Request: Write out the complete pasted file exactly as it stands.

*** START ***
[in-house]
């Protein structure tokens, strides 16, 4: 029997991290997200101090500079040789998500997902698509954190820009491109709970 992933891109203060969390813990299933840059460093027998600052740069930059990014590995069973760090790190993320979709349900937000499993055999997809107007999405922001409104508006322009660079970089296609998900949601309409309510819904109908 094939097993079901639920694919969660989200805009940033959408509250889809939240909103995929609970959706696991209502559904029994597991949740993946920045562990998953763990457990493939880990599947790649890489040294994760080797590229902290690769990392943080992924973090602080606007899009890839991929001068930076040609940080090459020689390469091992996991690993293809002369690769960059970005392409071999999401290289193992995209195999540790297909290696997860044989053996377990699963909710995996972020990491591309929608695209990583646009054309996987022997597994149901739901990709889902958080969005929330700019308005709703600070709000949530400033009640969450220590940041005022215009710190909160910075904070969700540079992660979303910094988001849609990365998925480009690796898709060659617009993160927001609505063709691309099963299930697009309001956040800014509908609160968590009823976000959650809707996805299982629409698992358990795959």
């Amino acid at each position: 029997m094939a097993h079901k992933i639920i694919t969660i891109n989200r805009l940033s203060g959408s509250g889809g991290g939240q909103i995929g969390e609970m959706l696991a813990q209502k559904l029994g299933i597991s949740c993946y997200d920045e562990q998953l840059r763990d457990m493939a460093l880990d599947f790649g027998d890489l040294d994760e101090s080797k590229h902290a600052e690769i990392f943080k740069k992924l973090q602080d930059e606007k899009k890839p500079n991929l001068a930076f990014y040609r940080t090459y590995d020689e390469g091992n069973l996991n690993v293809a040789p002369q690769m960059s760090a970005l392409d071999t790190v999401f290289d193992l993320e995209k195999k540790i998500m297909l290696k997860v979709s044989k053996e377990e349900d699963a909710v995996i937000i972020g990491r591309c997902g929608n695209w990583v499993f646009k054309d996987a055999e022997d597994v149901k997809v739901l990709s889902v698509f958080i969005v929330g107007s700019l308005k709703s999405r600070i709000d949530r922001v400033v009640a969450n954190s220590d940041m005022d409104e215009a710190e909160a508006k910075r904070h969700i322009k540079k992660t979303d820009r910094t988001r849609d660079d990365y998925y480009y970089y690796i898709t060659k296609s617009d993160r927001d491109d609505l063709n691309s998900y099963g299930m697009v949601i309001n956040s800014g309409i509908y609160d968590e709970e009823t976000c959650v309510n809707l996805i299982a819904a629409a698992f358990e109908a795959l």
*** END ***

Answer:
[in-house]
């Protein structure tokens, strides 16, 4: 029997991290997200101090500079040789998500997902698509954190820009491109709970 992933891109203060969390813990299933840059460093027998600052740069930059990014590995069973760090790190993320979709349900937000499993055999997809107007999405922001409104508006322009660079970089296609998900949601309409309510819904109908 094939097993079901639920694919969660989200805009940033959408509250889809939240909103995929609970959706696991209502559904029994597991949740993946920045562990998953763990457990493939880990599947790649890489040294994760080797590229902290690769990392943080992924973090602080606007899009890839991929001068930076040609940080090459020689390469091992996991690993293809002369690769960059970005392409071999999401290289193992995209195999540790297909290696997860044989053996377990699963909710995996972020990491591309929608695209990583646009054309996987022997597994149901739901990709889902958080969005929330700019308005709703600070709000949530400033009640969450220590940041005022215009710190909160910075904070969700540079992660979303910094988001849609990365998925480009690796898709060659617009993160927001609505063709691309099963299930697009309001956040800014509908609160968590009823976000959650809707996805299982629409698992358990795959």
């Amino acid at each position: 029997m094939a097993h079901k992933i639920i694919t969660i891109n989200r805009l940033s203060g959408s509250g889809g991290g939240q909103i995929g969390e609970m959706l696991a813990q209502k559904l029994g299933i597991s949740c993946y997200d920045e562990q998953l840059r763990d457990m493939a460093l880990d599947f790649g027998d890489l040294d994760e101090s080797k590229h902290a600052e690769i990392f943080k740069k992924l973090q602080d930059e606007k899009k890839p500079n991929l001068a930076f990014y040609r940080t090459y590995d020689e390469g091992n069973l996991n690993v293809a040789p002369q690769m960059s760090a970005l392409d071999t790190v999401f290289d193992l993320e995209k195999k540790i998500m297909l290696k997860v979709s044989k053996e377990e349900d699963a909710v995996i937000i972020g990491r591309c997902g929608n695209w990583v499993f646009k054309d996987a055999e022997d597994v149901k997809v739901l990709s889902v698509f958080i969005v929330g107007s700019l308005k709703s999405r600070i709000d949530r922001v400033v009640a969450n954190s220590d940041m005022d409104e215009a710190e909160a508006k910075r904070h969700i322009k540079k992660t979303d820009r910094t988001r849609d660079d990365y998925y480009y970089y690796i898709t060659k296609s617009d993160r927001d491109d609505l063709n691309s998900y099963g299930m697009v949601i309001n956040s800014g309409i509908y609160d968590e709970e009823t976000c959650v309510n809707l996805i299982a819904a629409a698992f358990e109908a795959l």